Making Giant Decisions

Al Davis had many great quotes. Some philosophical, some direct. His “Just win, baby” has become his identifiable line. He had others equally as good. “I’m not looking to be consistent; I’m looking to be correct” was one of my favorites. When he was on his organizational soap box, spewing advice, which at times was never self-applied, his brilliance as an executive shined the brightest. He would declare with confidence, “The greatness of any organization lies in their ability to anticipate problems, not react.” 

Anticipating problems is the downfall of most NFL teams. Most teams are reactionary, dealing with present days problems with little regard for the future, or even the near future. Six months is a lifetime of down the road for many teams.


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The downfall of not being able to anticipate begins slowly, from a lack of honesty towards their self-induced decisions, then builds momentum with poor evaluations regarding those choices, which cascades into a tidal wave of inescapable problems, usually resulting in a new staff taking over.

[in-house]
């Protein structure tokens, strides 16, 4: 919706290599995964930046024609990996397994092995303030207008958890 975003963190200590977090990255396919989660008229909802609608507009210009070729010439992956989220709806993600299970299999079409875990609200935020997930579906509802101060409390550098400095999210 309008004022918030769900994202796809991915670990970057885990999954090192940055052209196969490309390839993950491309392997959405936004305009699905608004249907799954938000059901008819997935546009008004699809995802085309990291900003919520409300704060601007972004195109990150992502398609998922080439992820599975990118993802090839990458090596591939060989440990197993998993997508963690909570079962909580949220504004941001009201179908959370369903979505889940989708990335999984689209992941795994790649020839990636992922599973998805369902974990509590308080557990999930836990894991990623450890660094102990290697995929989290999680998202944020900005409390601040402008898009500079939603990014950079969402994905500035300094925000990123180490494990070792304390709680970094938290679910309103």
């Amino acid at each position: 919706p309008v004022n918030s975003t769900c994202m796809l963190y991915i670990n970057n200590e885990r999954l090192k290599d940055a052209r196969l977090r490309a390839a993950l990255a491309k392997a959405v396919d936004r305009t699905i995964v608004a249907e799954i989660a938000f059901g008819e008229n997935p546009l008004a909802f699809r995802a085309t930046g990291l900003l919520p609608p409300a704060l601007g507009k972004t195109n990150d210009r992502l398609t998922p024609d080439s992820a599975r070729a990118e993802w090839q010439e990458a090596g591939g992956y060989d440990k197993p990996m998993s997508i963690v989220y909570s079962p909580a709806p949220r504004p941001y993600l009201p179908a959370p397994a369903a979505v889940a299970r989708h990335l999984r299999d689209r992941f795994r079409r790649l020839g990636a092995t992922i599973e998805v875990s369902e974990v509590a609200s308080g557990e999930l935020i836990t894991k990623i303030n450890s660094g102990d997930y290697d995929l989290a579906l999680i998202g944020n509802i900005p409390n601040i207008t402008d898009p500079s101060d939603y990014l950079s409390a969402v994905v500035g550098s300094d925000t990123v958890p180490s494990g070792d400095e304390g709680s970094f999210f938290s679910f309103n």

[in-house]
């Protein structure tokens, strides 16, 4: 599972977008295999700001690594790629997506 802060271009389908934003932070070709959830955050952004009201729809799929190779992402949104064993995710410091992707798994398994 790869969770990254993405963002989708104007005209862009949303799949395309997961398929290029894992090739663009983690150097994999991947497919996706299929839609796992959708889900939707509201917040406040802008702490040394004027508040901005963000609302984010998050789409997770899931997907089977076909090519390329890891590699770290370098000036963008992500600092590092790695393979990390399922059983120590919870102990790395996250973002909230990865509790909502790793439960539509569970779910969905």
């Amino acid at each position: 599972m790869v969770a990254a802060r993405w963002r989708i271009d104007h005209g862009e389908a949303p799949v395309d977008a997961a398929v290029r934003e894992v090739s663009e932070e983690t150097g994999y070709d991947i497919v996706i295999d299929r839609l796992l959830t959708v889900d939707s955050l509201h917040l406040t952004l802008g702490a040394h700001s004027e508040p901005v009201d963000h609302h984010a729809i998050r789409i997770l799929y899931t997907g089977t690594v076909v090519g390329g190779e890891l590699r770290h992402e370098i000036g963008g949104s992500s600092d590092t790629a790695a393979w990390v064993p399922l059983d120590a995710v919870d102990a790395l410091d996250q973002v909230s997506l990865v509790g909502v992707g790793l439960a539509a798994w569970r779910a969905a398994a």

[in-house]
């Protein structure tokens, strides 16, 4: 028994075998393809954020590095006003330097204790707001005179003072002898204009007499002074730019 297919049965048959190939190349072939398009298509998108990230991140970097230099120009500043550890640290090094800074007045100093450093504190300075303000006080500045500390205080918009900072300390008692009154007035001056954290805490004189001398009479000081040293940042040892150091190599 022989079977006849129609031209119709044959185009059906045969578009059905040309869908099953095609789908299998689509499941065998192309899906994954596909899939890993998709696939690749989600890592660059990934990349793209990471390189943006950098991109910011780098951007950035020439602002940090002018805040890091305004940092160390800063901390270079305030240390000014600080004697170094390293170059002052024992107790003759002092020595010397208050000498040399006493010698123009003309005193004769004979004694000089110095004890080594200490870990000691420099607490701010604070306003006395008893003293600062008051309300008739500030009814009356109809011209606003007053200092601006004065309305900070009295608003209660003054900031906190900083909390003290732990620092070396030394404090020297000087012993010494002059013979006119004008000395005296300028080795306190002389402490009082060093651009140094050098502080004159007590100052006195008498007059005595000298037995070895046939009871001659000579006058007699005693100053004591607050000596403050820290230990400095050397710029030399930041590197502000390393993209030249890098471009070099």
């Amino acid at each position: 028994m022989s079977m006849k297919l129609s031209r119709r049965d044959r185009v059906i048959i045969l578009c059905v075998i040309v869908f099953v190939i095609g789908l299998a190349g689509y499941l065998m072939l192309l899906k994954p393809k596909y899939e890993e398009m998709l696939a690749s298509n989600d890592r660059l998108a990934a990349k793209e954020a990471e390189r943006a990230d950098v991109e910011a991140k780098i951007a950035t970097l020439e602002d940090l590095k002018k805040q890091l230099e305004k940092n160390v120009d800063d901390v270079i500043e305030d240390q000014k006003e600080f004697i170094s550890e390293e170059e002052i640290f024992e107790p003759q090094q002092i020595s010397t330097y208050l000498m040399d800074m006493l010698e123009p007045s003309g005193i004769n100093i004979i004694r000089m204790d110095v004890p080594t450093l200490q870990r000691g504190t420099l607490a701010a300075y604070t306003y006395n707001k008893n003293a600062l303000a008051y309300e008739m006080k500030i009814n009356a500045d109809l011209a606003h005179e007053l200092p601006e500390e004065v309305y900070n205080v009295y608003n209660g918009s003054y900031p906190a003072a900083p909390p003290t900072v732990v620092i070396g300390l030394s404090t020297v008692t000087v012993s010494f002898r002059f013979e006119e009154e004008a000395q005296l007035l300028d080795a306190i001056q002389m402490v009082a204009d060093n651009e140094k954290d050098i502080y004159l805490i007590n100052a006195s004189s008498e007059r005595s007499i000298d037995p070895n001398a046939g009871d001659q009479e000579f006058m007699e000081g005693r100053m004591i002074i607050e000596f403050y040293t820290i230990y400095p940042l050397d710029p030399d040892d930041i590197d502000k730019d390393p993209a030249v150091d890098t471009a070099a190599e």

Avoidance of honest transparency hidden under the moniker of “team loyalty” removes the need for the organization to employ an “anticipator.”  In the group-think world of the NFL, having independent thoughts and ideas is viewed as “disloyalty,” which resembles dictatorships from Banana Republics more than sensible, well-intended proactive teams. 

The lack of being anticipatory becomes as clear as the ocean in the Caribbean when the college draft season begins. Reality sets in, and teams no longer are counting on their past misguided judgements. Finally, the lights of certainty are switched back, making teams address areas of their roster that needed attention—although two years too late.